Writers: "Right to bear arms" does not include a right to use guns in disputes
Gun owners most likely to be killed by their gun, writers say, and more likely to be shot
Disputes solved with guns, they say, and justifiable homicides tripled since Florida law enacted
After a person is killed, the only witness may be the shooter, writers say
Editor’s Note: Jeanne Bishop is a criminal defense lawyer in Cook County, Illinois. Mark Osler is professor of law at the University of St. Thomas in Minnesota and a former federal prosecutor.
As criminal attorneys, we know that tragic cases very often bring festering social issues into public view. Bill Cosby was right: The Trayvon Martin case brings to the surface troubling questions not only about race but also about the role of handguns in our society.
Now that the shooter, George Zimmerman, has been charged with second-degree murder, his defense under Florida’s “Stand Your Ground” law will become the focus of discussion. This law is grounded in a factual error and a deeply flawed principle. The factual error is that a proliferation of handguns makes us safer. The flawed principle is that somehow the right to bear arms needs to be enlarged to a right to resolve disputes with guns.
The notion that guns make us safer is a fallacy. People with guns in their homes are much more likely to be killed with their own gun – by accident, domestic violence or suicide – than to use it ever against an intruder, according to Arthur Kellermann, writing in the New England Journal of Medicine. Similarly, people who carry guns are more likely to be shot and killed than those who are unarmed. A University of Pennsylvania study found that people carrying guns were 4.5 times more likely to be shot and 4.2 times more likely to be killed.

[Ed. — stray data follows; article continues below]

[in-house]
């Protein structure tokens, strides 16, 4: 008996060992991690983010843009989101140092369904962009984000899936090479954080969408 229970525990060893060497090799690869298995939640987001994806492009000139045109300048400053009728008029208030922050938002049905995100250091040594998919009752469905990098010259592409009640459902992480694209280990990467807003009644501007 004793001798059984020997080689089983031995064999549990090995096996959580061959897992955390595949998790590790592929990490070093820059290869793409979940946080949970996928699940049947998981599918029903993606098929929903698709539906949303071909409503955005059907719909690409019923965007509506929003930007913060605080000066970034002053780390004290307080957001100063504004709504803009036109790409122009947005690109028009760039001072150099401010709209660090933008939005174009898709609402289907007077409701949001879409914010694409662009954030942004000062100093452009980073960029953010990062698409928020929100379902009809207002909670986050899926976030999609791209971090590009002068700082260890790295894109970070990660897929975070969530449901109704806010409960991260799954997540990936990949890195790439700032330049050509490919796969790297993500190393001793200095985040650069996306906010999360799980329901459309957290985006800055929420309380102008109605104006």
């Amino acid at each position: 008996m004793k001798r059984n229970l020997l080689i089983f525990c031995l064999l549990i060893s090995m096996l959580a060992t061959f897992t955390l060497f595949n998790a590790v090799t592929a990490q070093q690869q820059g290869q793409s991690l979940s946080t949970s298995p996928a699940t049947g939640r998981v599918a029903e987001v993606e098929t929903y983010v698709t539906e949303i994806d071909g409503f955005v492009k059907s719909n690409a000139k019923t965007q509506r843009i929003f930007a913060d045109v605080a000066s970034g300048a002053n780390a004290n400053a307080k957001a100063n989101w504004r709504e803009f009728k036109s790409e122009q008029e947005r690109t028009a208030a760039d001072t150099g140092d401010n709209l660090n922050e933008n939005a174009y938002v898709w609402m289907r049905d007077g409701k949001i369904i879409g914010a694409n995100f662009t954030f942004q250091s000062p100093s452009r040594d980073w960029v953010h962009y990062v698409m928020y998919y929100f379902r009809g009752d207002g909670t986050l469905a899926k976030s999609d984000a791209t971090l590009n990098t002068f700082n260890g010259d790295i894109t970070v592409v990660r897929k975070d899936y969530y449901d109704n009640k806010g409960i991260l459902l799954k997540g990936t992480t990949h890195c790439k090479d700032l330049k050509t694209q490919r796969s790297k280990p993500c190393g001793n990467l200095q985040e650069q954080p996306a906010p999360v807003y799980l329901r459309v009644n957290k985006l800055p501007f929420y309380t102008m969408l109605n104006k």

That study’s author, Charles Branas, has speculated that one reason may be that guns give carriers a sense of empowerment that causes them to overreact in tense situations. That may be precisely what happened in the case of Zimmerman.
Florida’s Stand Your Ground law changed the previous understanding of self-defense in a simple way. Traditionally, one could only claim self-defense if there was no reasonable chance to retreat from a situation where one felt threatened. The revised law says if you feel threatened with imminent great bodily harm, you may use force, including guns, against the person you find threatening, even if there is a reasonable opportunity to retreat. What this invites is the settling of personal disputes with guns, as evidenced by a 300% increase in the number of killings by private citizens justified by “self-defense” in Florida since the law passed.
Most murders involve young men, often as both shooter and victim, as in the Trayvon Martin case. Young men, of course, often get in conflicts where they are threatening one another: that is, where both of them are trying to scare the other with “imminent great bodily harm.” Florida’s law may allow one of those chest-bumping young men, without consequence, to end the mutual dispute by shooting the other dead on the street. When it is over, the only witness may be the shooter, and his version of events will presumptively control. There is no morality in this rule.
Nothing in our Constitution even vaguely promotes the redress of grievances with guns; the “redress of grievances” clause of the First Amendment has nothing to with the “right to bear arms” described in the Second Amendment. Rather, what the Constitution protects is the ability to redress our grievances by petitioning our government.
There may be no more damning indictment of our society than this: We too often seem to be equipping our young men with the guns and excuses to kill one another, rather than the safe schools and knowledge it takes to frame a good and righteous petition.
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The opinions expressed in this commentary are solely those of the writers.